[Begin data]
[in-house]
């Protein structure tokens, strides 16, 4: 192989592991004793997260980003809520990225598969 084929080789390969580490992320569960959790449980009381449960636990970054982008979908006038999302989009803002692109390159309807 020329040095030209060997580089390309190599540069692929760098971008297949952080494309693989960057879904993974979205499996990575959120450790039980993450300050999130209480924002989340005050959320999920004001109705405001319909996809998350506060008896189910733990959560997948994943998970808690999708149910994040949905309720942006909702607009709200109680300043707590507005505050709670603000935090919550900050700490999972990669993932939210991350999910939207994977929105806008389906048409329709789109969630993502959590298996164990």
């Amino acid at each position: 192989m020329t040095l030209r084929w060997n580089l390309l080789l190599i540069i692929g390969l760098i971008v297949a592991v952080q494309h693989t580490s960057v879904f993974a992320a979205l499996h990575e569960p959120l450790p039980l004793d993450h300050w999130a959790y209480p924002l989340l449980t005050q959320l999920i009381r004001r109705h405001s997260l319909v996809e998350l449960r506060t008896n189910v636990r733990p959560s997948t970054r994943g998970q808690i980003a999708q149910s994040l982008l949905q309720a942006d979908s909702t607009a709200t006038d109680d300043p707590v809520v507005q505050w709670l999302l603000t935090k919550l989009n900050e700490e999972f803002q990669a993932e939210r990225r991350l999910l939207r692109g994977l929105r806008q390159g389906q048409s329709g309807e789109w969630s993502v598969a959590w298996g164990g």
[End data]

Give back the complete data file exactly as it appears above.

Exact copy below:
[in-house]
């Protein structure tokens, strides 16, 4: 192989592991004793997260980003809520990225598969 084929080789390969580490992320569960959790449980009381449960636990970054982008979908006038999302989009803002692109390159309807 020329040095030209060997580089390309190599540069692929760098971008297949952080494309693989960057879904993974979205499996990575959120450790039980993450300050999130209480924002989340005050959320999920004001109705405001319909996809998350506060008896189910733990959560997948994943998970808690999708149910994040949905309720942006909702607009709200109680300043707590507005505050709670603000935090919550900050700490999972990669993932939210991350999910939207994977929105806008389906048409329709789109969630993502959590298996164990």
């Amino acid at each position: 192989m020329t040095l030209r084929w060997n580089l390309l080789l190599i540069i692929g390969l760098i971008v297949a592991v952080q494309h693989t580490s960057v879904f993974a992320a979205l499996h990575e569960p959120l450790p039980l004793d993450h300050w999130a959790y209480p924002l989340l449980t005050q959320l999920i009381r004001r109705h405001s997260l319909v996809e998350l449960r506060t008896n189910v636990r733990p959560s997948t970054r994943g998970q808690i980003a999708q149910s994040l982008l949905q309720a942006d979908s909702t607009a709200t006038d109680d300043p707590v809520v507005q505050w709670l999302l603000t935090k919550l989009n900050e700490e999972f803002q990669a993932e939210r990225r991350l999910l939207r692109g994977l929105r806008q390159g389906q048409s329709g309807e789109w969630s993502v598969a959590w298996g164990g």